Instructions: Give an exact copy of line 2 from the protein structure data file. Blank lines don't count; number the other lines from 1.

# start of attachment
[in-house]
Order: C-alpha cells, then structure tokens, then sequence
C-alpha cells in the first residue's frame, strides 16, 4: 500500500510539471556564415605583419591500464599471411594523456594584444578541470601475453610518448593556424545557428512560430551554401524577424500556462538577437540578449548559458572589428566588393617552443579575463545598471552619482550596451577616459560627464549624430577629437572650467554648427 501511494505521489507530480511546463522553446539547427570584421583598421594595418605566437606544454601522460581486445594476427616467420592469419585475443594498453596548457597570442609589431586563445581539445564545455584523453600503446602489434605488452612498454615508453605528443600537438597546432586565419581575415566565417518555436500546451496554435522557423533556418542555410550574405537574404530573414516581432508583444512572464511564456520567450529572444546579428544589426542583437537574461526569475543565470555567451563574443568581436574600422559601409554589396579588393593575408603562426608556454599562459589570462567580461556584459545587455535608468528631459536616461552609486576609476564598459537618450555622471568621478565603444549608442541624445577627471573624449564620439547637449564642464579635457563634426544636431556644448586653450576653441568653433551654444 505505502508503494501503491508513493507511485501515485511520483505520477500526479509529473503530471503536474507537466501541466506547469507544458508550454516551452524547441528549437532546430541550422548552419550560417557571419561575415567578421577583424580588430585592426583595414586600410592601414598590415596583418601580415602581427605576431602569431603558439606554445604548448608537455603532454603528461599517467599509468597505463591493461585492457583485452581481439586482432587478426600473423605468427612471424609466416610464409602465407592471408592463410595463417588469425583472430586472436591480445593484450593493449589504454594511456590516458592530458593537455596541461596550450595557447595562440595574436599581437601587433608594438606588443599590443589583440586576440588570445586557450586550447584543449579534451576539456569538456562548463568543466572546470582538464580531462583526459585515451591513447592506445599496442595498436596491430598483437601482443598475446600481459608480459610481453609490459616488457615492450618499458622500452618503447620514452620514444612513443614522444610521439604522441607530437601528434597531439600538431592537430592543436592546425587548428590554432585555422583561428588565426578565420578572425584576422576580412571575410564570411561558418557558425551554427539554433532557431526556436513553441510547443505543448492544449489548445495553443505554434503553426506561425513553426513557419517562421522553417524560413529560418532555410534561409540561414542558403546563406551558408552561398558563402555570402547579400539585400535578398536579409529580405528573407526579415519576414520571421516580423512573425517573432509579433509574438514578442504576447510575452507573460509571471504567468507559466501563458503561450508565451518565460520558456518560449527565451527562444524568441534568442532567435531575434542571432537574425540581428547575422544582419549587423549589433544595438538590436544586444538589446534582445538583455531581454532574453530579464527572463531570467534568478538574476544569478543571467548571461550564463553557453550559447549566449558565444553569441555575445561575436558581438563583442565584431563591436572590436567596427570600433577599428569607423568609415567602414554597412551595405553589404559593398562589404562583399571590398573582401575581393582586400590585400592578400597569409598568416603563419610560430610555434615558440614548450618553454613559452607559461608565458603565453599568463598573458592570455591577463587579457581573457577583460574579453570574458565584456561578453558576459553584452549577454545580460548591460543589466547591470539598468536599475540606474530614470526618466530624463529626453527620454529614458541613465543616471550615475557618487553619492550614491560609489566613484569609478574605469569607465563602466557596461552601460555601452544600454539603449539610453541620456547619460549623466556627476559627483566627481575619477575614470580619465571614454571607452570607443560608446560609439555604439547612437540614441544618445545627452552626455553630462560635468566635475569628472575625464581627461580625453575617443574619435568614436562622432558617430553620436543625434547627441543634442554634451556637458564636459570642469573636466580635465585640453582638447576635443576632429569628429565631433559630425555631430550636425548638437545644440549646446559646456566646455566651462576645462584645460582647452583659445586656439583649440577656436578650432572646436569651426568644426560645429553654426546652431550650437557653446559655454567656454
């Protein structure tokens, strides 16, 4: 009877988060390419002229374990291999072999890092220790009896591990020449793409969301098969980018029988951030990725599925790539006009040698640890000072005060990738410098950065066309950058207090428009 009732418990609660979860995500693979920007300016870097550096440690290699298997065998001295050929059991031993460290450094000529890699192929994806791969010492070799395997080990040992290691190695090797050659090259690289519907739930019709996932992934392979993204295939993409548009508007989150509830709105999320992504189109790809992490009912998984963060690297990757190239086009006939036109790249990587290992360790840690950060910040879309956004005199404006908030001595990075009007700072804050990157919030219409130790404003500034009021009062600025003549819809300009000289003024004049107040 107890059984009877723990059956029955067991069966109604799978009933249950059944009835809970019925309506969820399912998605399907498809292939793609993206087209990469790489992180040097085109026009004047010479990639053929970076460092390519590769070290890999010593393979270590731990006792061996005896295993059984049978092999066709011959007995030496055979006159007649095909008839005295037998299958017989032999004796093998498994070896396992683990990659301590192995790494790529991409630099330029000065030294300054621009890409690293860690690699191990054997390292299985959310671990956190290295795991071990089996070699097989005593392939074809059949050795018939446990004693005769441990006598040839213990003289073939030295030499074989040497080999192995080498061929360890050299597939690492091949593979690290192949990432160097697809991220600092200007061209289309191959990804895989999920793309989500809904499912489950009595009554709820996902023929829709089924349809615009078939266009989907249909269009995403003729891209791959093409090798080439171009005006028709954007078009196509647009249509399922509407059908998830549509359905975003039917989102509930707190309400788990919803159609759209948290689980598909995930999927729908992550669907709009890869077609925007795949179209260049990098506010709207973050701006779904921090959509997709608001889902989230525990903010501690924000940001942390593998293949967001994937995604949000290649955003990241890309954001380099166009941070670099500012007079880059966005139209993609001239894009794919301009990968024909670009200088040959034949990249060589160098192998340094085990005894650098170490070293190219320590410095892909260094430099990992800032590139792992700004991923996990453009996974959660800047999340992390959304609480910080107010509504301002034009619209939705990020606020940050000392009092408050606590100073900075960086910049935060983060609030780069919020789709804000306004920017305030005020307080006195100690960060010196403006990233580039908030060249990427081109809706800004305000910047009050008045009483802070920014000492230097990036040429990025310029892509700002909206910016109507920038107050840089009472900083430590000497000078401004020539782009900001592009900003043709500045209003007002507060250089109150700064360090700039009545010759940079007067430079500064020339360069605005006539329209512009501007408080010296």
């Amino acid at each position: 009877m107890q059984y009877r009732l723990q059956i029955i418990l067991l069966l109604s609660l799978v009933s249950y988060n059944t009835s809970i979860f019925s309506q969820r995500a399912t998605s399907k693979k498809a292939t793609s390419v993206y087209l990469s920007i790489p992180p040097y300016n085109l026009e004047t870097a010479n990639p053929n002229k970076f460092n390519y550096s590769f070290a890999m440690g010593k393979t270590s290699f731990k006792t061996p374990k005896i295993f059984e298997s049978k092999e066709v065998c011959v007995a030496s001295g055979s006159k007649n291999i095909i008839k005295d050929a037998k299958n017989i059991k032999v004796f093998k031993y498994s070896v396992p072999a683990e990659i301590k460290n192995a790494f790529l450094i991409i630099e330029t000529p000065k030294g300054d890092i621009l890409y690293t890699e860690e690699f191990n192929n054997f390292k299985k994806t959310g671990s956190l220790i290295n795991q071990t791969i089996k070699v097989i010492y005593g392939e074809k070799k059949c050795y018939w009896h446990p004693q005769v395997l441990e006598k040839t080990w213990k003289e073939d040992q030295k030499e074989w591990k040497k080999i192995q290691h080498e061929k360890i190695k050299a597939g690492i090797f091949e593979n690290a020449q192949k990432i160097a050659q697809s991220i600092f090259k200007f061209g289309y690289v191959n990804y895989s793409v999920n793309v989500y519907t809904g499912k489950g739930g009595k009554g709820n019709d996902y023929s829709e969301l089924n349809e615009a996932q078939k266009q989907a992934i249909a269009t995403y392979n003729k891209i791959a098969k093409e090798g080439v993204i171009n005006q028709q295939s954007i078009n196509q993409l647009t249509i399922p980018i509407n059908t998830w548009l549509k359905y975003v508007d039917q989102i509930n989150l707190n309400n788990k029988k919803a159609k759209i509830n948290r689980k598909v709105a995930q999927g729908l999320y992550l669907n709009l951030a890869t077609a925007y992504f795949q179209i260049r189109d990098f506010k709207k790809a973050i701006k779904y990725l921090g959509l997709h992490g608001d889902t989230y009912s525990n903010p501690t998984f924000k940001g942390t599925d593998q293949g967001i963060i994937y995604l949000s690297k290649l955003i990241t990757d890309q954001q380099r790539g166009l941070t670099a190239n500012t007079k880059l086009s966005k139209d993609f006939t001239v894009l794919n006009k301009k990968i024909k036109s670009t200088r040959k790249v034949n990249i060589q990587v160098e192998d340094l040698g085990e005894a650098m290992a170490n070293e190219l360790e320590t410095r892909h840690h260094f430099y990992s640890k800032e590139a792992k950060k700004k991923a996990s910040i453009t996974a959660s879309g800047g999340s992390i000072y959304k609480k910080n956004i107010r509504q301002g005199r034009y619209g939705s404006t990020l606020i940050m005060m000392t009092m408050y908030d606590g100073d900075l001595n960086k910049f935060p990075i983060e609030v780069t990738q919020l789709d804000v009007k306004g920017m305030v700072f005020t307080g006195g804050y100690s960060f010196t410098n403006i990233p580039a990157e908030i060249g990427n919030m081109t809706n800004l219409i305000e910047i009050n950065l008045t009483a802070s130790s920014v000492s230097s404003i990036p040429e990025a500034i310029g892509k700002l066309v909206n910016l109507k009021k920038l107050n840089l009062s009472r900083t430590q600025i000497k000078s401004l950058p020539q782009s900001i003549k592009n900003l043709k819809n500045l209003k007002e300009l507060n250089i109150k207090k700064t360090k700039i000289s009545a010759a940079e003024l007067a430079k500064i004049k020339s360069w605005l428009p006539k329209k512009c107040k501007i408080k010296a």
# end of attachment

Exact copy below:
Order: C-alpha cells, then structure tokens, then sequence